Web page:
By David Njagi
County governments may have stirred tensions with investors by passing their own land laws without consultation, the National Lands Commission (NLC) said during a Land and Natural Resources conference.
According to NLC chairman Muhammad Swazuri, some of these laws passed within Counties could stall progress made in engaging the public in land reforms, as leaders and investors struggle to control community resources.
“While we want investors to invest everywhere we do not also want them to be affected by draconian, or laws which are impeding,” said Mr. Swazuri.” On the other hand, investors should not subjugate the powers of the County governments and even the local communities.”
Sporadic conflicts have flared in Counties that have discovered mineral finds, while those on the fringes of Nairobi city have clashed with property developers over land.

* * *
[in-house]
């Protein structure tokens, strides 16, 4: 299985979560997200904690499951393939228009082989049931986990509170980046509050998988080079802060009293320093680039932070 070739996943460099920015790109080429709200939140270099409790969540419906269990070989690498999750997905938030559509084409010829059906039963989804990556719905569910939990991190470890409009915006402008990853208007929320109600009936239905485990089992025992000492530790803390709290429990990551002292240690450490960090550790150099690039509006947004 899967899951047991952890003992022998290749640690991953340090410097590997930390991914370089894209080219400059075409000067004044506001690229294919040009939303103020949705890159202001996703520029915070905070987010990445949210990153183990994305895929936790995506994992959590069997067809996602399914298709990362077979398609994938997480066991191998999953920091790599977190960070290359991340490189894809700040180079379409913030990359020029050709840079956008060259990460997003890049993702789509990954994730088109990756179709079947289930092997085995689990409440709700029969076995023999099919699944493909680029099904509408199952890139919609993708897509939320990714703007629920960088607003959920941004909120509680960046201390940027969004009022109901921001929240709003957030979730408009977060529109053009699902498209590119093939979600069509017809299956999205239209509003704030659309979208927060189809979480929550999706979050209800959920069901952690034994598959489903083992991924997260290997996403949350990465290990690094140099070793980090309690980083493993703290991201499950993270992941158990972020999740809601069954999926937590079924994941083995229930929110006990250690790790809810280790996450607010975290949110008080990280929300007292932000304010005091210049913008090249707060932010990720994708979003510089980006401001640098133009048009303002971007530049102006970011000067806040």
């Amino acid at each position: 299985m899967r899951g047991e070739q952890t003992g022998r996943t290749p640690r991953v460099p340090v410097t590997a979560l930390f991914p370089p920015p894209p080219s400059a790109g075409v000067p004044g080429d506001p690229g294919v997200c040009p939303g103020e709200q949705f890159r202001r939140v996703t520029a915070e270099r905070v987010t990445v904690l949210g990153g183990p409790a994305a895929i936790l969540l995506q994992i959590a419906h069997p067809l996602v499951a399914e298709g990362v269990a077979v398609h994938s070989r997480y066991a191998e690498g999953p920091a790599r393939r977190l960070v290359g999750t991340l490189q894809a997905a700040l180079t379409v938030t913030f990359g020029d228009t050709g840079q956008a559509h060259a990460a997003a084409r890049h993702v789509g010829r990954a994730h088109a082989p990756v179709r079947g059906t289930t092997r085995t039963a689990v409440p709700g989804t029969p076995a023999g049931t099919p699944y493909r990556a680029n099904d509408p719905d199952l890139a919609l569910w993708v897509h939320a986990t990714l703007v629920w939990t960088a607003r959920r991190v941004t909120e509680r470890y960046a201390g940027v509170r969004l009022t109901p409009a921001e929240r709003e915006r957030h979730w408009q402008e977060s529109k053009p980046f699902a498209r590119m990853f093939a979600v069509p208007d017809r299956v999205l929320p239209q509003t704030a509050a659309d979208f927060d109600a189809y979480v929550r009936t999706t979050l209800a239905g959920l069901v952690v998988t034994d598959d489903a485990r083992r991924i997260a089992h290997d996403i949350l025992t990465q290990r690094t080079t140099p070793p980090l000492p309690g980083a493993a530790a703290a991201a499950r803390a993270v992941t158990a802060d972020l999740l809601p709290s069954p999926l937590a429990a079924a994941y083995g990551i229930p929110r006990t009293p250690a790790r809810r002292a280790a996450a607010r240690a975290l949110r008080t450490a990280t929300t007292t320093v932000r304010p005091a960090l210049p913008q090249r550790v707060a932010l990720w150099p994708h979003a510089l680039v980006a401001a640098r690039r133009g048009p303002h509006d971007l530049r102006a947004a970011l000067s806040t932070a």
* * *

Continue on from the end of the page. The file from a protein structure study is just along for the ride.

Lobby groups have linked such flare ups to hasty passing of County laws without the participation by the public. In most instances, the public is not even aware of activities that are going on within their communities, they said.
“These investment projects risk being rejected by the public if they were not involved in the formation of community land law,” said Felicia Odada of ACT, formerly PACT Kenya.
Over exploitation and degradation of land can be avoided if the community involved in land reforms, she said.
“We have encouraged Counties to discuss with us and other stakeholders before they pass their laws to ensure they are aligned with the Constitution of Kenya,” said Mr. Swazuri.
Alternative dispute resolution systems on land may prove useful within Counties because they are leaner, optimists say.
But such systems have to be anchored on a legal jurisdiction process.
“Paralegals can help in the drafting of pleadings on land cases,” said Justice Boaz Olao, of the High Court of Kenya.